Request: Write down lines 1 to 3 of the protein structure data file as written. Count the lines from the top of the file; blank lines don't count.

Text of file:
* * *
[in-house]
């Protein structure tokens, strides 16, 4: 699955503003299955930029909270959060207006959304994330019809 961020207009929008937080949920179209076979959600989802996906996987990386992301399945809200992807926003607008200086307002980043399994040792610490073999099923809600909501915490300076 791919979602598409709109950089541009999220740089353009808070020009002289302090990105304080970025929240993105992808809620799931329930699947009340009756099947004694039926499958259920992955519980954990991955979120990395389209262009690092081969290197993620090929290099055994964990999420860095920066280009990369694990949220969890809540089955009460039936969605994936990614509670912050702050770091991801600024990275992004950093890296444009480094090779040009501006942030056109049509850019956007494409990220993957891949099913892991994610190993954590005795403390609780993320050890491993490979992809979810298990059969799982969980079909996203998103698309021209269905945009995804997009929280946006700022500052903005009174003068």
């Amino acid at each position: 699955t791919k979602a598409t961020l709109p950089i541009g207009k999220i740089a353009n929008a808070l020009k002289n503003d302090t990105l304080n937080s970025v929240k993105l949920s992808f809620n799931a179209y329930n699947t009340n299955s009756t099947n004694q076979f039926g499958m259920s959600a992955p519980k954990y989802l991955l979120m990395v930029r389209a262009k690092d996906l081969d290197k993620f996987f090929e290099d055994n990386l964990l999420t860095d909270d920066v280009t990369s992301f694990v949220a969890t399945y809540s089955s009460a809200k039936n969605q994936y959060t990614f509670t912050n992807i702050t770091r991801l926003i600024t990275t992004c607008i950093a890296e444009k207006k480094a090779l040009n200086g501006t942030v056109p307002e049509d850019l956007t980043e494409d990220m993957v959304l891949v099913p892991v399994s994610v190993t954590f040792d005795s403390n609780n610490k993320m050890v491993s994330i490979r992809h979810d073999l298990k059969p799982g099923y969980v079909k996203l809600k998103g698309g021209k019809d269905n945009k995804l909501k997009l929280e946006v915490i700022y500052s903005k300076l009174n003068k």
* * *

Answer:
[in-house]
């Protein structure tokens, strides 16, 4: 699955503003299955930029909270959060207006959304994330019809 961020207009929008937080949920179209076979959600989802996906996987990386992301399945809200992807926003607008200086307002980043399994040792610490073999099923809600909501915490300076 791919979602598409709109950089541009999220740089353009808070020009002289302090990105304080970025929240993105992808809620799931329930699947009340009756099947004694039926499958259920992955519980954990991955979120990395389209262009690092081969290197993620090929290099055994964990999420860095920066280009990369694990949220969890809540089955009460039936969605994936990614509670912050702050770091991801600024990275992004950093890296444009480094090779040009501006942030056109049509850019956007494409990220993957891949099913892991994610190993954590005795403390609780993320050890491993490979992809979810298990059969799982969980079909996203998103698309021209269905945009995804997009929280946006700022500052903005009174003068």
């Amino acid at each position: 699955t791919k979602a598409t961020l709109p950089i541009g207009k999220i740089a353009n929008a808070l020009k002289n503003d302090t990105l304080n937080s970025v929240k993105l949920s992808f809620n799931a179209y329930n699947t009340n299955s009756t099947n004694q076979f039926g499958m259920s959600a992955p519980k954990y989802l991955l979120m990395v930029r389209a262009k690092d996906l081969d290197k993620f996987f090929e290099d055994n990386l964990l999420t860095d909270d920066v280009t990369s992301f694990v949220a969890t399945y809540s089955s009460a809200k039936n969605q994936y959060t990614f509670t912050n992807i702050t770091r991801l926003i600024t990275t992004c607008i950093a890296e444009k207006k480094a090779l040009n200086g501006t942030v056109p307002e049509d850019l956007t980043e494409d990220m993957v959304l891949v099913p892991v399994s994610v190993t954590f040792d005795s403390n609780n610490k993320m050890v491993s994330i490979r992809h979810d073999l298990k059969p799982g099923y969980v079909k996203l809600k998103g698309g021209k019809d269905n945009k995804l909501k997009l929280e946006v915490i700022y500052s903005k300076l009174n003068k």